“The Barossa region has a long connection with Grenache, with the oldest vineyards dating as far back as the 1850’s. For much of that journey the variety was considered a best fit for making fortified wines, but in the last 15 - 20 years it’s been a real pleasure to be part of a winemaking generation now using Grenache to produce a broad array of medium bodied wine styles, adding another dimension to Barossa offering.
Given tannin is not abundant in Grenache, we used around 25% whole bunches in the ferment, to add some needed structure and aromatics to the wine. We also use open fermenters with header boards, and hand plunged 3 times daily over the 9 day ferment, allowing for gentle extraction towards the back end of the ferment. The wine is matured in older large format French oak and left on lees until racking to bottle. We feel this helps retain brightness, another key ingredient in our style.
Our wine is bright crimson in colour, leading to aromas of strawberry, spice, earth, and bergamot with stem hints from the whole clusters. The palate is mid weight with generous and fleshy mouthfeel, and typical gravelly tannins add balance to the texture. A perfect match for lighter red meats such as duck and lamb or with a pre-dinner charcuterie board with your favourite cheeses and cold meats.” - Craig Stansborough and Mark Slade, Purple Hands
Plenty have labelled Pete Schell, proprietor and winemaker at Spinifex Wines, a long time champion of Barossa Grenache. But we suspect that Pete would counter that Barossa Grenache never needed championing in the first place, it just required time for people to discover it. Such has been his long-held belief in the inherent qualities and deliciousness of a variety that has been core to his winemaking since arriving in the Barossa in the late 1990s.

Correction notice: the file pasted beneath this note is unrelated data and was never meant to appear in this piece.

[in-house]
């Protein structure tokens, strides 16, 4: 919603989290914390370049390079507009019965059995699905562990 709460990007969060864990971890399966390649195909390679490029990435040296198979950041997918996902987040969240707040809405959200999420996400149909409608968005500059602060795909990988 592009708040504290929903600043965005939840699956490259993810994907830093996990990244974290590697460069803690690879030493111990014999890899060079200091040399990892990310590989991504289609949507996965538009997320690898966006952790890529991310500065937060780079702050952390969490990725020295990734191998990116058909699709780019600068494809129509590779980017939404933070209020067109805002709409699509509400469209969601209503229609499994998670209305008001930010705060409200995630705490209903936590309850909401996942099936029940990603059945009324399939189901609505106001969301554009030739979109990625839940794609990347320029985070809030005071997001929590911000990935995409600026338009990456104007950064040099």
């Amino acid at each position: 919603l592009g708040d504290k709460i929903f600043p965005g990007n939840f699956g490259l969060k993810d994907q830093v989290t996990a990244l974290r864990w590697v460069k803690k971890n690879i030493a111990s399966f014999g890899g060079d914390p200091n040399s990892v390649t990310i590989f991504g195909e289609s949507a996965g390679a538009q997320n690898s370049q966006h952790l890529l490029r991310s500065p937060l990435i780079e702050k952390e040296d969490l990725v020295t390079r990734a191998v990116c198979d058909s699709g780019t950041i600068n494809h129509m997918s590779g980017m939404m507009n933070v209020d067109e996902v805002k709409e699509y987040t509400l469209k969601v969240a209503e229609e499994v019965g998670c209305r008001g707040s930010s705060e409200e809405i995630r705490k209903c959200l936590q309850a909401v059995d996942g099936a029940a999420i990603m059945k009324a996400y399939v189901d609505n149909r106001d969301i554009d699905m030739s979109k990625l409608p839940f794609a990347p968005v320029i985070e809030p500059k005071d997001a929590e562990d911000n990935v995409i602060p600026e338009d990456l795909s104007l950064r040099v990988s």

“I’ve always loved Barossa Grenache because at a fundamental level it just works so well in this place. It’s resilient in a dry environment, and produces incredibly interesting wines across a broad spectrum of styles. Grenache holds acid really well, which is good for producing fresh but softly textured wines that have innate hedonistic appeal – in simpler terms, they taste good!.
Our approach to this wine was similar to 2019, where we placed 50% whole bunch clusters on top of 50% destemmed fruit, and then sealed the fruit in a closed fermenter for 7 days to promote carbonic maceration. After the initial 7 days, we then gently foot trod the fruit to release the juice from the berries for a further 4 days. The wine was matured in a single seasoned French oak demi-muid on light lees. It has great perfume with hints of dried herbs, leading to well ripened, punchy red berry fruits laced with spiced herbs, delicate florals and long, fine, fresh tannins.” - Peter Schell, Spinifex Wines
Husband and wife team Greg and Allison Hobbs have been producing tiny parcels of intensely flavoured reds from their own vineyard and those of friends across the Eden Valley high up in the Barossa Ranges for nearly 20 years. But Grenache plays only a minor role in the Hobbs story, with some earlier trials with fortifying old vine Grenache still maturing in barrels in their cellar. Since 2017, The Grenache Project has allowed them the opportunity to extend their connection with Grenache beyond enjoying drinking their Artisans’ mates wines to producing a wine each year – not surprisingly one of the more amply flavoured wines in the Project.
“There’s no doubt the Barossa landscape is well suited to the variety, producing elegant medium-weight wines with an intense level of flavour concentration that Greg and I really admire. As such, our approach to The Grenache Project remains to see how far we could push the boundaries of flavour concentration, without losing the innate character and appeal of Grenache.